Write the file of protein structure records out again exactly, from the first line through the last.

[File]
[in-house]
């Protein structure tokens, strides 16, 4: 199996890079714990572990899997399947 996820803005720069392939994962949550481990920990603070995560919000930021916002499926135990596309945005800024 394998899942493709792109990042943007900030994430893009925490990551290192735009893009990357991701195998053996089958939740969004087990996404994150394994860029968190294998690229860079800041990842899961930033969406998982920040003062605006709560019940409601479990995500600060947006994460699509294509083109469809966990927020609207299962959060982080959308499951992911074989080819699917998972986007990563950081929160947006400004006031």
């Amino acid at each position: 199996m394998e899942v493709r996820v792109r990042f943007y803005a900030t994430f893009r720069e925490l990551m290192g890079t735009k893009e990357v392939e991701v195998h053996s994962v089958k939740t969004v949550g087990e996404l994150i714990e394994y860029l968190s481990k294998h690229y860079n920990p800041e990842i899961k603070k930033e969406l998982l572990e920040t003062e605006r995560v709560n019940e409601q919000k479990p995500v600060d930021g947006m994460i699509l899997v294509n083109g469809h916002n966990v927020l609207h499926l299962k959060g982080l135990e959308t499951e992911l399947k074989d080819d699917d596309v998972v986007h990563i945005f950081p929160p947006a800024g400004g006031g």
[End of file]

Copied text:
[in-house]
């Protein structure tokens, strides 16, 4: 199996890079714990572990899997399947 996820803005720069392939994962949550481990920990603070995560919000930021916002499926135990596309945005800024 394998899942493709792109990042943007900030994430893009925490990551290192735009893009990357991701195998053996089958939740969004087990996404994150394994860029968190294998690229860079800041990842899961930033969406998982920040003062605006709560019940409601479990995500600060947006994460699509294509083109469809966990927020609207299962959060982080959308499951992911074989080819699917998972986007990563950081929160947006400004006031």
């Amino acid at each position: 199996m394998e899942v493709r996820v792109r990042f943007y803005a900030t994430f893009r720069e925490l990551m290192g890079t735009k893009e990357v392939e991701v195998h053996s994962v089958k939740t969004v949550g087990e996404l994150i714990e394994y860029l968190s481990k294998h690229y860079n920990p800041e990842i899961k603070k930033e969406l998982l572990e920040t003062e605006r995560v709560n019940e409601q919000k479990p995500v600060d930021g947006m994460i699509l899997v294509n083109g469809h916002n966990v927020l609207h499926l299962k959060g982080l135990e959308t499951e992911l399947k074989d080819d699917d596309v998972v986007h990563i945005f950081p929160p947006a800024g400004g006031g």